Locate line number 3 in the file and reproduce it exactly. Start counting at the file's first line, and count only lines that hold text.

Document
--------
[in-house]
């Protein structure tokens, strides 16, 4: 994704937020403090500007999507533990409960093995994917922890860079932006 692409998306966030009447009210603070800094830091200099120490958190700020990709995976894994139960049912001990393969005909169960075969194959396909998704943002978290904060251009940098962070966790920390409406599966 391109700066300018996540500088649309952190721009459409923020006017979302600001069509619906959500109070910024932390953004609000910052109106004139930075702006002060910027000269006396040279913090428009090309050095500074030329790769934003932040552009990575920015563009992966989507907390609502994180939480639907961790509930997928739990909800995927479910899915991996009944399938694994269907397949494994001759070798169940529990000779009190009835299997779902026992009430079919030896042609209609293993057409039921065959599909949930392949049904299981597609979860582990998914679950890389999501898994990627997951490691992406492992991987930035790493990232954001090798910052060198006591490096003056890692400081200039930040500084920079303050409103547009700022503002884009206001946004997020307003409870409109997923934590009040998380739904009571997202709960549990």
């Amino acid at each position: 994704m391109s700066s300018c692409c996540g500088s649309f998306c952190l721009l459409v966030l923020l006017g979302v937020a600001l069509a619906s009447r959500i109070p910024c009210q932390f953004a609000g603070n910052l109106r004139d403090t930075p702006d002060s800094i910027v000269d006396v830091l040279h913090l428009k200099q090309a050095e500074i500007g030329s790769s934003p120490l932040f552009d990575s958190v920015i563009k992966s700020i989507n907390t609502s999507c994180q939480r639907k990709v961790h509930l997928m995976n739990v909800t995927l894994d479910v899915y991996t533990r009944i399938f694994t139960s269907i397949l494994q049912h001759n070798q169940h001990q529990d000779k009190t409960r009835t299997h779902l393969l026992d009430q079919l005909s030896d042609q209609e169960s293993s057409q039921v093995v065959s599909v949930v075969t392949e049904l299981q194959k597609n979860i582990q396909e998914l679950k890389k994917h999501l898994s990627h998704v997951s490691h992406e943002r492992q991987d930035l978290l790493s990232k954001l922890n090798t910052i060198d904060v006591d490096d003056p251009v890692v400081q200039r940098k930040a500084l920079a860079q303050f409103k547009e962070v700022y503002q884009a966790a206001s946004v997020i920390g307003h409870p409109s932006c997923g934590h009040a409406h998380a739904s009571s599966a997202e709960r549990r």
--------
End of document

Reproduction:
């Amino acid at each position: 994704m391109s700066s300018c692409c996540g500088s649309f998306c952190l721009l459409v966030l923020l006017g979302v937020a600001l069509a619906s009447r959500i109070p910024c009210q932390f953004a609000g603070n910052l109106r004139d403090t930075p702006d002060s800094i910027v000269d006396v830091l040279h913090l428009k200099q090309a050095e500074i500007g030329s790769s934003p120490l932040f552009d990575s958190v920015i563009k992966s700020i989507n907390t609502s999507c994180q939480r639907k990709v961790h509930l997928m995976n739990v909800t995927l894994d479910v899915y991996t533990r009944i399938f694994t139960s269907i397949l494994q049912h001759n070798q169940h001990q529990d000779k009190t409960r009835t299997h779902l393969l026992d009430q079919l005909s030896d042609q209609e169960s293993s057409q039921v093995v065959s599909v949930v075969t392949e049904l299981q194959k597609n979860i582990q396909e998914l679950k890389k994917h999501l898994s990627h998704v997951s490691h992406e943002r492992q991987d930035l978290l790493s990232k954001l922890n090798t910052i060198d904060v006591d490096d003056p251009v890692v400081q200039r940098k930040a500084l920079a860079q303050f409103k547009e962070v700022y503002q884009a966790a206001s946004v997020i920390g307003h409870p409109s932006c997923g934590h009040a409406h998380a739904s009571s599966a997202e709960r549990r």